“Can you tell me something about the moon you’ve never told anyone before?”
After a second, Kamp laughed. "Now that is a new one. I'm not sure I know what you mean."
"You were there. I'd like to know something about the moon that someone could only know who was actually on it. I don't mean anything big. But just something."
"The whole flight was broadcast. And we were pretty thorough in our report. We tried to take pictures of just about everything. Also, that's a few years ago; and we were only out walking around for six and a half hours."
"I know. I watched it."
"Then I still don't get you."
"Well: I could bring a couple of television cameras in here, say, and take a lot of pictures, and report on all the people, tell how many were here or what have you. But afterward, if somebody asked me to tell them something that wasn't in the coverage, I'd close my eyes and sort of picture the place. Then I might say, well, on the back of the counter with the bottles, the bottle second from the left—I don't remember what the label was—but the little cone of glass at the bottom was above the top of the liquor." Kid opened his eyes. "See?"
Kamp ran his knuckles under his chin. "I'm not used to thinking like that. But it's interesting."
"Try. Just mention some rock, or collection of rocks, or shape on the horizon that you didn't mention to anyone else."
"Hey here's something." Kamp leaned forward. "When I got down the ladder—do you remember the foil-covered footpads that the module rested on? You say you watched it."
"Well, now, when I was getting some of the equipment out of the auxiliary compartments—I'd been actually on surface maybe a minute, maybe not quite: A lot of people, back before the probe shots, had the idea the moon was covered with dust. But it was purplish brown dirt and rock and gravel. The feet didn't sink at all."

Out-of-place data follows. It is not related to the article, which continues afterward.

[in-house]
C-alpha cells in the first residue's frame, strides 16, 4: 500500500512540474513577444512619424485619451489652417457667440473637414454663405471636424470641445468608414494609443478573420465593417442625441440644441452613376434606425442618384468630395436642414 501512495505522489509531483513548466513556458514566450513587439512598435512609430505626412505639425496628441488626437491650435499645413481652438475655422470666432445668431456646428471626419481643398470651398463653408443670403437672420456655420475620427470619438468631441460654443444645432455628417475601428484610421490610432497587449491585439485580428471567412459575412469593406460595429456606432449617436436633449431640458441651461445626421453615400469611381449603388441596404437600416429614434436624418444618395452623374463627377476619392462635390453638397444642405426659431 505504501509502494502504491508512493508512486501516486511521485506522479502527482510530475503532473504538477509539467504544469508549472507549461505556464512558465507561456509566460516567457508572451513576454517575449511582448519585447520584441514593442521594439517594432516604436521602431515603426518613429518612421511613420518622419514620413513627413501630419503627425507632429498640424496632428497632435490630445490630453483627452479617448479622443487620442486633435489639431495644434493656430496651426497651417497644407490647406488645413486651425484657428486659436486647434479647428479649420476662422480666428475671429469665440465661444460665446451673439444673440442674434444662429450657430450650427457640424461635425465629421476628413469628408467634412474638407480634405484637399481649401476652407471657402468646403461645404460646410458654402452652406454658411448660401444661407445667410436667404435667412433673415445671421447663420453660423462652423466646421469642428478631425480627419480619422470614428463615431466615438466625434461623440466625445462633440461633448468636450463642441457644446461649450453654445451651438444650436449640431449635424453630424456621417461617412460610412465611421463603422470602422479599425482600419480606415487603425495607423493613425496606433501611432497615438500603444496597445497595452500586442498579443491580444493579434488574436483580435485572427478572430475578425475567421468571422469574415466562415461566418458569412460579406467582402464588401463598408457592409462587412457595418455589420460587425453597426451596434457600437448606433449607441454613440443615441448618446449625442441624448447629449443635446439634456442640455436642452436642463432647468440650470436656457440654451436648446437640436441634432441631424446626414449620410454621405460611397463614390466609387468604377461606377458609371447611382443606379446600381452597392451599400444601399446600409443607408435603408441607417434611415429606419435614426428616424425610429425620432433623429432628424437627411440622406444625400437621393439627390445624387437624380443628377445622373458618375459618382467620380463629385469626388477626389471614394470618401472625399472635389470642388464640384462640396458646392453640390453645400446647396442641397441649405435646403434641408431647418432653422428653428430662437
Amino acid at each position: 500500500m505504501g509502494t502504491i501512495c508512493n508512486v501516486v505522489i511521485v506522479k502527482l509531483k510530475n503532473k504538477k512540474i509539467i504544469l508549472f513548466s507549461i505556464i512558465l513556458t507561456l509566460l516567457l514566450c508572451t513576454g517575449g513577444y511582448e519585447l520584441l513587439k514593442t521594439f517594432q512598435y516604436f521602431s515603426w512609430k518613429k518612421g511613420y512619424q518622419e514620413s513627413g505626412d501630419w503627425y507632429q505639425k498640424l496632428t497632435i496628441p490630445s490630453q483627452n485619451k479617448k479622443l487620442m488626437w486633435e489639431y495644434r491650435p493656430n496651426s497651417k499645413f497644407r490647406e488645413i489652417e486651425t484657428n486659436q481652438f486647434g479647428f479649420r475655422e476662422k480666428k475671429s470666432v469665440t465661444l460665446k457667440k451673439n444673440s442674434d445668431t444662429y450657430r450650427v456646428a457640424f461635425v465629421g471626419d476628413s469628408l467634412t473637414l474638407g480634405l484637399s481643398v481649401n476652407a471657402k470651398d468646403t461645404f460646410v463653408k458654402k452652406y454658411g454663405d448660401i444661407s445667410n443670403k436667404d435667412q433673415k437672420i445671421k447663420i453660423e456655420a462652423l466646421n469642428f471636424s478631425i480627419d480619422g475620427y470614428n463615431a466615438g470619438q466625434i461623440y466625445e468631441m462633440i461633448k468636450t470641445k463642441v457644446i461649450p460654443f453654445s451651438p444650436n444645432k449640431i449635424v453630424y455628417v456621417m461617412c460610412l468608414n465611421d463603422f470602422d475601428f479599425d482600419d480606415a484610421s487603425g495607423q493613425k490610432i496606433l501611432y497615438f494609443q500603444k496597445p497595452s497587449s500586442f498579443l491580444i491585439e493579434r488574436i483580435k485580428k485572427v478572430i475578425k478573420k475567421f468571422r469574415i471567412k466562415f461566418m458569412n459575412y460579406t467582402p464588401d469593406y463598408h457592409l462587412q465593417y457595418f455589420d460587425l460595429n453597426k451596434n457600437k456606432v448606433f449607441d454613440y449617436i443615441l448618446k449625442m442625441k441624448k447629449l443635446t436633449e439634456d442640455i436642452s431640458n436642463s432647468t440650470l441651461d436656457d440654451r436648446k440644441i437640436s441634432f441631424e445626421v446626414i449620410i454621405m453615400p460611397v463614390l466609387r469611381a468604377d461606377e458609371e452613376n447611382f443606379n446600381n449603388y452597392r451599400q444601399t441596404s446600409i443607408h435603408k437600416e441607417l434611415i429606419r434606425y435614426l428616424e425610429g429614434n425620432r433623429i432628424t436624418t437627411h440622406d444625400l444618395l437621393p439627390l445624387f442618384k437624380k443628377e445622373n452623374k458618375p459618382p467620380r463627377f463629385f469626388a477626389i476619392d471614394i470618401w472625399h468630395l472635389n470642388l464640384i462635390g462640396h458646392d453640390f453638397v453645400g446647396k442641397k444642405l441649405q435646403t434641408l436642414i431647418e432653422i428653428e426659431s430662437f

Kid thought: Translation.
Kid thought: Transition.
"The module's feet were on universal joints, you know? Anyway. The one to the left of the entrance was tilted on a small rock, maybe two inches through. The shadows were pretty sharp. I guess when I was passing by it, my shadow passed over the module foot. And the shadow from the pad, made by the rock it was sitting on, and my shadow, joining it, for just a second made it look like something moved under there. You know? I was excited, see, because I was on the moon. And it just isn't like in the training sessions at all. But I do remember for maybe three seconds, while I was going on doing all the things I had to do, thinking, 'There's a moon-mouse, or a moon-beetle under there.' And feeling silly that I couldn't say anything—I was broadcasting all the time, describing what I saw—because there couldn't be anything alive on the moon, right? Like I said, it just took me a couple of seconds to figure out what it really was. But for a moment it was pretty funny. Now there. That's something I never told anybody ... no, I think I did mention it once to Neil, when I got back. But I don't think he was listening. And I told it just like a joke."
Formation. Kid thought: Transformation.
"Is that the sort of thing you mean?"
—Samuel R. Delany, Dhalgren